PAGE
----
IP@OC | March 2019
Published on 12th Mar 2019
Welcome to the latest edition of IP@OC, Osborne Clarke's international IP newsletter.
In this edition, we look at the changes taking place in IP across the EU including:
- the strengthening of rights for news publishers and increased liability for commercial content-sharing platforms (such as YouTube) as part of the Digital Single Market initiative;
- the implementation of the EU Trade Secrets Directive, with our updated guide to how the Directive has been implemented across eight Member States; and
- recent and upcoming CJEU decisions on trade mark de-branding and whether breaching a software licence can constitute copyright infringement.
We also consider the implication of a no-deal Brexit on the protection of IP rights.
Finally, we'll take a look at some national cases which may have ramifications across Europe: the UK Supreme Court's decision on "skinny labelling" of pharmaceuticals and the Milan Court of Appeal decision on whether "concept stores" such as the Apple Store deserve IP protection.
We hope you enjoy these articles. If you would like to discuss any of the issues raised, please contact any of the experts listed below or your usual Osborne Clarke contact.
The Copyright in the Digital Single Market Directive | Text agreed in trialogue discussions
The long and tortuous passage of the Copyright in the Digital Single Market Directive may finally be coming to an end with an agreement reached between the European Commission, Parliament and Council.
The Directive includes two provisions that have proven particularly controversial: the new press publication right (article 11); and increased obligations on content sharing platforms if they are to avoid liability for copyright infringing content on their platforms (article 13).
TOP SECRET! | Updated guide to implementation of the Trade Secrets Directive
In June 2018, as the deadline passed for Member States to implement the Trade Secrets Directive, we looked at the state of play across several major EU Member States. As we found, many of those Member States had failed to bring in national implementing laws.
Nine months on, we revisit the position in our updated guide. There has been significant progress in the intervening time, but there remain some significant points of difference between national regimes, which businesses should be aware of.
Why the CJEU may rock the boat of software audits
Is non-compliance with a software licence a copyright infringement (a tort) or a breach of contract?
This question is intensely debated by the software industry, as some if its main actors tend to audit their licensees and sue them for copyright infringement. That may, though, change, as the CJEU is being asked to decide the question definitively.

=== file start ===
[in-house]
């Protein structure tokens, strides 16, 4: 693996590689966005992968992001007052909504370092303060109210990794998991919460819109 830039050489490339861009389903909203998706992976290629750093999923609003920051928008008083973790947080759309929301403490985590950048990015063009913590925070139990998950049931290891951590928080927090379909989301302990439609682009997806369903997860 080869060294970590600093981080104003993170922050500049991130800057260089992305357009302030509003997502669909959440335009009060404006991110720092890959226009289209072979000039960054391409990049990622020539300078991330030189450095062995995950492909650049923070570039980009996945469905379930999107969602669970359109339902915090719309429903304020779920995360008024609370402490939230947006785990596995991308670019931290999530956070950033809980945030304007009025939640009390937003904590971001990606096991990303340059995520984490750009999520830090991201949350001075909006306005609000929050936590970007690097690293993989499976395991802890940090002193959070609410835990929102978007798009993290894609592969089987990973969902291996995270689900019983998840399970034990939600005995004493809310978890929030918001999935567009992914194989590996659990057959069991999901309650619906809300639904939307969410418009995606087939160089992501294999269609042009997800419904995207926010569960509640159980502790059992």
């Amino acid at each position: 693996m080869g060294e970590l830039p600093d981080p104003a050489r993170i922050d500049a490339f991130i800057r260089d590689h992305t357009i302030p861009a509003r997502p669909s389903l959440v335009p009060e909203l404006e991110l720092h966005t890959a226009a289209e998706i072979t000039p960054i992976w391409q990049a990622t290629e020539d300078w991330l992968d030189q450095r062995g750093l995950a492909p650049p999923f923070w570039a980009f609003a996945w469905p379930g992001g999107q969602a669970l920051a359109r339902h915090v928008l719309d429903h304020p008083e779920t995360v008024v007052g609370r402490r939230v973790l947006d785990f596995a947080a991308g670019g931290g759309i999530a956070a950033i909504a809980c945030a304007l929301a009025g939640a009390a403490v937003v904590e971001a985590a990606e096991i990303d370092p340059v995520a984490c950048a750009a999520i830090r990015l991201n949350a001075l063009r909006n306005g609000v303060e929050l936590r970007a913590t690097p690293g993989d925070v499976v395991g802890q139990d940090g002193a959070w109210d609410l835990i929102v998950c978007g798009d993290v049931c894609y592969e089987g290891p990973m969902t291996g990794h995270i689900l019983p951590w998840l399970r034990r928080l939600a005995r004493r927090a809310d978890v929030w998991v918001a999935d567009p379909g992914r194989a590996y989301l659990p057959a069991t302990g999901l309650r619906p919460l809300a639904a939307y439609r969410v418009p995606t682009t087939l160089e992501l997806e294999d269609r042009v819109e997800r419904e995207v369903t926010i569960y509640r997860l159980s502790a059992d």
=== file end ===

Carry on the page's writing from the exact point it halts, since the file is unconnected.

De-branding and rebranding | The implications for the circular economy
The current drive against single-use plastics is just one part of the EU's Circular Economy package, which is aimed at "closing the loop" of product lifecycles. The re-manufacturing and refurbishing industries have an important part to play in the circular economy, but may find themselves caught by a CJEU decision on rebranding of goods.
The decision significantly strengthens the rights of trade mark owners where goods were being simply de-branded and rebranded without (other) modification, but the implications of the decision may be far wider.
UK confirms how protection for EU registered rights will be maintained in the UK in a ‘no deal’ Brexit
The UK government has published another piece of draft legislation that aims to ensure protection for EU registered rights will be maintained in the event of a ‘no-deal’ Brexit.
The latest draft statutory instrument deals with EU designations of International trade mark registrations and also registered designs – both Community Registered Designs and EU designations of International designs.
Italy | Does a concept store deserve IP protection?
Concept stores are a major trend in retail. Some are based around innovative uses of tech, from cashless Amazon Go stores in London to a VR-enabled Audi store in Hong Kong and a MAC Cosmetics store in Shanghai featuring 'virtual mirrors' and 3d-printed eye shadow palettes. But for all concept stores, one of the most important aspects will be the store's design.
An Italian Court of Appeal decision is an example of how a store design may be protectable under copyright law, as a work of architecture.
UK | Supreme Court gives “skinny label” products (tentative) go ahead – good news for generic pharmaceutical companies and the NHS?
The decision in Warner Lambert v Actavis is good news for generic pharmaceutical companies who will feel emboldened to continue marketing "skinny label" products (i.e. for the treatment of non-patented indications, even where the same drug is under patent for a different indication).
If the case is followed in the future (particularly in respect of EPC 2000 claims), it is likely to make generic drugs more accessible for non-patented indications of patented substances, and, in turn, lead to cost-savings for the National Health Service.